The Hutton Settlement is tucked up against the gentle hills northeast of the Argonne Library and just north of the Spokane River. If you've ever driven this stretch of Upriver Drive, you've no doubt seen it -- and maybe wondered just what it was. The name itself is enigmatic and conjures up images of crumbling 18th-century frontier outposts. But one glance at the community's handsome, sturdy brick buildings and lovely, well-kept grounds will instantly dispel that notion. The warren of a cloistered religious sect, perhaps? A quick trip up the welcoming access road and through the beautiful and neatly ordered campus reveals something else entirely. Even with no one around to guide you, all your questions are at least partially answered by the vibe of this place, which resonates with a sense of history, hospitality and purpose.
After 86 years of quietly serving the physical and emotional needs of some of the Inland Northwest's most vulnerable residents, a history of the Hutton Settlement has finally emerged. In her new book, The Hutton Settlement: A Home for One Man's Family, Seattle-based author and historian Doris H. Pieroth relates the story of philanthropist Levi W. Hutton, an early Spokane capitalist who used his immense mining wealth to build a secure and nurturing community for children orphaned or otherwise in need. She's reading from her book next Thursday night at Auntie's.
Pieroth holds a UW history doctorate and is an independent regional historian and the author of Their Day in the Sun: Women of the 1932 Olympics. She says she was drawn to the Hutton Settlement story purely by chance.
"Out of the blue one day, a friend of mine who retired to Spokane called me and asked me what I knew of the Hutton Settlement. I told her I hadn't heard of it. She explained that the board wanted to have its history written, and she thought I might be interested in doing it."
Levi Hutton, the co-discoverer in 1901 of the Hercules silver lode in Burke, Idaho, completed his namesake settlement in 1919, served as its first administrator and established a 21-woman board of trustees to guide the community into the future.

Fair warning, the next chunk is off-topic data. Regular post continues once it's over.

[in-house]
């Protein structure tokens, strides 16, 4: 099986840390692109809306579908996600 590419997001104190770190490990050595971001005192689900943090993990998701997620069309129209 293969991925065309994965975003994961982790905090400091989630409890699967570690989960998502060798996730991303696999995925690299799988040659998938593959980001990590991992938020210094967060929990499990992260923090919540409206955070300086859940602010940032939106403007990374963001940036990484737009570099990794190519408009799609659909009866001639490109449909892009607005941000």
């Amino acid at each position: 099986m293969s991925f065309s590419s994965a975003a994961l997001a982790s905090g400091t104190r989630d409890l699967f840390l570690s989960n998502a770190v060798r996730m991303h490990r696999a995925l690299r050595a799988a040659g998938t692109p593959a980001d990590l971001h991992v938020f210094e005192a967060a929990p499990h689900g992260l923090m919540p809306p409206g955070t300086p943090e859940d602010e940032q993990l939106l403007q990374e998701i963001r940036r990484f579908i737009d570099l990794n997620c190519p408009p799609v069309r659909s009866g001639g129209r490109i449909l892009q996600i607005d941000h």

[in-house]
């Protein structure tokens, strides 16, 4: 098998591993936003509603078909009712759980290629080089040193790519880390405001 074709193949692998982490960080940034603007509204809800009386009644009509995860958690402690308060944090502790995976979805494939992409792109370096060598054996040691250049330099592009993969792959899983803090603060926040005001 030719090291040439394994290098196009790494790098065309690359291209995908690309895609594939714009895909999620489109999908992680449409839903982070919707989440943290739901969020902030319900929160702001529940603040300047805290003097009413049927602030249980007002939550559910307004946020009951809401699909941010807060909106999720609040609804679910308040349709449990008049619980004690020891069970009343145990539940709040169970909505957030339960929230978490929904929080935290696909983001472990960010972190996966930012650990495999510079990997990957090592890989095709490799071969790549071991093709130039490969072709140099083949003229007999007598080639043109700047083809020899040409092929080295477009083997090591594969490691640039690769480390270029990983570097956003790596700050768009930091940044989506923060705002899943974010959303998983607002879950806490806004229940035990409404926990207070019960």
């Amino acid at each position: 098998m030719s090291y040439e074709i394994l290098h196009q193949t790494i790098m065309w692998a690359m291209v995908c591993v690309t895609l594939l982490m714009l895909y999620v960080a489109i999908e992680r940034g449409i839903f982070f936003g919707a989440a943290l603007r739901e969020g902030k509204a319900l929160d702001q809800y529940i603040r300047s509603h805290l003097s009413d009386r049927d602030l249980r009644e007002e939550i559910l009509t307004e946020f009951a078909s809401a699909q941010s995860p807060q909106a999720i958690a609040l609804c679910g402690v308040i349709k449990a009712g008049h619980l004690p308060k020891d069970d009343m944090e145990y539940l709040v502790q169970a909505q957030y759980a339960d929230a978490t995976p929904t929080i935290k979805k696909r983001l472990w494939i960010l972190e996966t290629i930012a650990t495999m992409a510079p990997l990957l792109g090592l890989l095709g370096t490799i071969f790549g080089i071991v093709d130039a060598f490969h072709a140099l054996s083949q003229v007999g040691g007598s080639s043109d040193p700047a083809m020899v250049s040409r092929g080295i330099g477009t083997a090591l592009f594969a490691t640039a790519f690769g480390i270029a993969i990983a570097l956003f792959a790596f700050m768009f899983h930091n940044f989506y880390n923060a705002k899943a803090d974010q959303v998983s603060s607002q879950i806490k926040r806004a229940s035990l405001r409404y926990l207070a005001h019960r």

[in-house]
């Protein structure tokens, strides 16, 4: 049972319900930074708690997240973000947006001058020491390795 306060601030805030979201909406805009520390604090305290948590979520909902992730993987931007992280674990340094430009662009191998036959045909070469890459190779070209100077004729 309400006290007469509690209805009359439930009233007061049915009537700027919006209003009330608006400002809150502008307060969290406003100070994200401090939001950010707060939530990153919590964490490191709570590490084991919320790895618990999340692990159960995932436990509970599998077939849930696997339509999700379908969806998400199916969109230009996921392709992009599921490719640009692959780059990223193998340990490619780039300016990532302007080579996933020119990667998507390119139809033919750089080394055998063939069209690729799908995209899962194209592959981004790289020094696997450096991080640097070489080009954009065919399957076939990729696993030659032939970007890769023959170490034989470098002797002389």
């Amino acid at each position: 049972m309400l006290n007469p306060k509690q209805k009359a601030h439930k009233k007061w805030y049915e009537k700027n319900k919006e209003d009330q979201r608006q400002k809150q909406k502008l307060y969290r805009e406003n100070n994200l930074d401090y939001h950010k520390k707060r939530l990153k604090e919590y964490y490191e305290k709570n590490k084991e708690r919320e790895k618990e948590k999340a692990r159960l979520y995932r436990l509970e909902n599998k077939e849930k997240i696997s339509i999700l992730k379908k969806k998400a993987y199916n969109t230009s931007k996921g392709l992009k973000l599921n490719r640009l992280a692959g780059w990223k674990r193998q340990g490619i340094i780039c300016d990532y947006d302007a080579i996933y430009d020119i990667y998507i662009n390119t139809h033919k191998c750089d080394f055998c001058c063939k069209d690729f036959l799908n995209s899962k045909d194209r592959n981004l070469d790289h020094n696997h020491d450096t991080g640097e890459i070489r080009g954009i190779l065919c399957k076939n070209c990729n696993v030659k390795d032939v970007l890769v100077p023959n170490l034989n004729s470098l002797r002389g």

Though her book was commissioned by the Hutton board, Pieroth says, "I was absolutely intrigued by the whole story, but I told them ahead of time that I was going to research this and write it as I see it. In fact, our agreement was that I would do it without any oversight or input from them as far as editorial control. I was going to tell it warts and all. But I didn't find too many warts."
Thoughtfully annotated and containing dozens of historical photographs, Pieroth's book chronicles the life of this unique and remarkable philanthropic venture, beginning with the story of its founder, a self-made Silver Valley mining magnate who personified the most altruistic aspects of the Progressive Era, through the many inspiring human stories that, to this day, continue to enrich and venerate Hutton's legacy.
Levi Hutton was himself an orphan. His wife, May Arkwright Hutton (a renowned feminist, humanitarian and women's rights campaigner), had been raised by her grandfather. When his wife died in 1915, Hutton embarked on the plan he had been fostering for much of his life: a home-like environment for children in need.
"He had been sent to live with an uncle after his mother died," says Pieroth. "But he had three siblings and they were all split apart. That inspired him to build a place where children in like circumstances could go and live and grow up together, as a family."
Publication date: 10/16/03